Life adventures, inspiration and insight; shared in articles, advice, personal chats and pictures.
Remember mud? In our world of asphalt and cement, we forget to think about the power of mud. We like to imagine mud is a problem only in places far away. A few homeowners have no choice but to notice mud, because it’s sliding their houses downhill or covering them completely. To them, mud is a disaster. Mud and flash floods work together.
Where I live, mud is a mixed blessing. It means we’ve received more rain than we have in years, which is a nice surprise in a semi-arid climate. Normally, by this time of year we’re dust. This year we’re green with weeds. We began the summer being serenaded by splay-footed toads that croaked with lust as they rushed to beat the mating deadline before returning to the dirt for the winter. We’re ending summer in a cloud of insects, worrying about the fire danger once all these weeds dry out.
Today I have a meeting with some friends who live on an unpaved road. When my husband and I first shopped for property, we rode with a real estate agent who was good at forcing his four-wheel-drive truck to slip and slosh through the mud ruts of back roads. My husband and I didn’t buy a monster truck and as time passed, the precipitation levels in our area dropped. Humidity hovered around 9%. We grew complacent. However, the last time I attempted to exit this same meeting after a rainstorm, I was “treated” to an accidental slalom down a small hill in my little Subaru. With the prospect of an evening in a muddy ditch all too likely, I didn’t appreciate my ride. (I made it safely.)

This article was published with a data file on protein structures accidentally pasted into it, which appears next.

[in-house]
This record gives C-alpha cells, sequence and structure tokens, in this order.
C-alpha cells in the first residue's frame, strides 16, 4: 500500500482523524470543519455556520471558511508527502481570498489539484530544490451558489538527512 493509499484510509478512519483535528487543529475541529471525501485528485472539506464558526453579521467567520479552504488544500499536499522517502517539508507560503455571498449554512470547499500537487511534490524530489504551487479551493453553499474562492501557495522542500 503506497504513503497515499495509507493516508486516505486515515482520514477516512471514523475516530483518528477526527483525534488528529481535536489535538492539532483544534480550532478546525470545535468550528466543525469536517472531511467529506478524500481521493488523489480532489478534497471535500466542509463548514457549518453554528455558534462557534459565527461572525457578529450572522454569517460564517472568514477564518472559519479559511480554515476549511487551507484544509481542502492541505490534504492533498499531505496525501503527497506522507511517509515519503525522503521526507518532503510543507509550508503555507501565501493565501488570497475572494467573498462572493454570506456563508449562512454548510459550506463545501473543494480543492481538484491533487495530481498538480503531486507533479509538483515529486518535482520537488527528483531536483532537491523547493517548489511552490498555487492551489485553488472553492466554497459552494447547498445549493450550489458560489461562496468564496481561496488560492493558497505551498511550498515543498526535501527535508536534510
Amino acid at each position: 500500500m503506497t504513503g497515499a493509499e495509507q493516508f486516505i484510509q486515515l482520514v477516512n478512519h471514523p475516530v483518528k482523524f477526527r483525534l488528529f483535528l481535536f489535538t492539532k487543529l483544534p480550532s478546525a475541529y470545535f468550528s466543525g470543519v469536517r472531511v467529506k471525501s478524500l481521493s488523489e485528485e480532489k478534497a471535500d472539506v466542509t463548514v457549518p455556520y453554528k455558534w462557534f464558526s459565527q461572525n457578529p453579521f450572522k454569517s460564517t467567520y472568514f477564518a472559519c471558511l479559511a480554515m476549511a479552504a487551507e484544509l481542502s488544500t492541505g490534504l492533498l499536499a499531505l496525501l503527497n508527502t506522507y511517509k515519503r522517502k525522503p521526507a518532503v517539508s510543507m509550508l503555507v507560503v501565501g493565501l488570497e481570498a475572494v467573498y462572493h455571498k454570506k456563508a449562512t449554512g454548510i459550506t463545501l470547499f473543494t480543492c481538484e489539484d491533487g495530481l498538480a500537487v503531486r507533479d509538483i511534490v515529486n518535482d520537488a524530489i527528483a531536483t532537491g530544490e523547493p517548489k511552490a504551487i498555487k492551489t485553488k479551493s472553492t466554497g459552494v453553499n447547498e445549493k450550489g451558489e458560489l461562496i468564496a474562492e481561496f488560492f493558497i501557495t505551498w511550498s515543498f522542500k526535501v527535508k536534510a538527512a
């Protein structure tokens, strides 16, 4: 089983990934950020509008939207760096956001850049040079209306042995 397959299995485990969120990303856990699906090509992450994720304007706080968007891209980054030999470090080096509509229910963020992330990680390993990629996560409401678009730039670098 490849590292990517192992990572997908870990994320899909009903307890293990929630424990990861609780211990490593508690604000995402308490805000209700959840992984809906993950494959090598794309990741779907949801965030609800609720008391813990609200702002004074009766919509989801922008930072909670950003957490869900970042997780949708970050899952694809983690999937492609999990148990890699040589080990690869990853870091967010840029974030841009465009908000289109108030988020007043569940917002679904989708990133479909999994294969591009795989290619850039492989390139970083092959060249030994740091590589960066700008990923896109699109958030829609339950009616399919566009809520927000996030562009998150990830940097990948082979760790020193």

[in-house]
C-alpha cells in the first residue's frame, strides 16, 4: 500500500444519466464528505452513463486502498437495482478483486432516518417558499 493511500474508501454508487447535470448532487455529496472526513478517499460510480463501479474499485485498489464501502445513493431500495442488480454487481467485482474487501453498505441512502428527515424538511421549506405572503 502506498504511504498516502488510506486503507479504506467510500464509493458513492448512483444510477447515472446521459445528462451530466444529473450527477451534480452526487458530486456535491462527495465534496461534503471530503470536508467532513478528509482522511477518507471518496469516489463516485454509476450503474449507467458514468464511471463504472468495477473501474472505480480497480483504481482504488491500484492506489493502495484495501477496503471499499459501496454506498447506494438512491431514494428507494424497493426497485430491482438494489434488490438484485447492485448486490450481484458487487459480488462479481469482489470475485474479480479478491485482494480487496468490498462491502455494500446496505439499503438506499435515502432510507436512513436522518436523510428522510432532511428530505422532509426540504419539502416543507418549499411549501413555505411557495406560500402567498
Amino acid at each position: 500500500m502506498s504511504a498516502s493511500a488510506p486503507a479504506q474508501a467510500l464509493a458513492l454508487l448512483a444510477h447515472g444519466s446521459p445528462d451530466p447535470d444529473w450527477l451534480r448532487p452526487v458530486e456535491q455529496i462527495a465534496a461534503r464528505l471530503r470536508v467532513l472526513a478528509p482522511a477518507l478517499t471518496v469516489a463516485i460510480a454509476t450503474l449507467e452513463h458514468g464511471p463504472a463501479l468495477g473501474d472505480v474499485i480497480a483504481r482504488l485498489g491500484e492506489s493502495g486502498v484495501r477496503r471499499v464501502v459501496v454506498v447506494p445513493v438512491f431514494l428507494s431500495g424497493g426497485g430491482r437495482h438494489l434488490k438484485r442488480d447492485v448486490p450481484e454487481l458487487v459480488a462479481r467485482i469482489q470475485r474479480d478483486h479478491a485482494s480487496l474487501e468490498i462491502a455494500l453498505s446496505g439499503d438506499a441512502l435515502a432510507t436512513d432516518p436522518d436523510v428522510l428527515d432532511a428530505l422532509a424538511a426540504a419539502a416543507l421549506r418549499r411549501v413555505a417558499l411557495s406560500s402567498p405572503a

Down the road from us, some neighbors are rebuilding a large earthen dam that washed out in the last deluge. I hope this one is sturdy once the pond behind it fills, because a car passing just as that dam gives way would probably be washed into a deep arroyo—not my idea of a good time. Today’s media specialize in alarming people—about storms, floods, political upheaval, tainted food, sharks, disease, etc. We’re programmed to be afraid. Those of us who’ve worked in emergency services are programmed to plan for the worst—which means we have to imagine the worst in any situation. But do we have to fear the worst all the time? Should I spend my precious time fretting about mud? Do you?
Note: The sun came out and I made it to and from my meeting just fine. Another good worry wasted.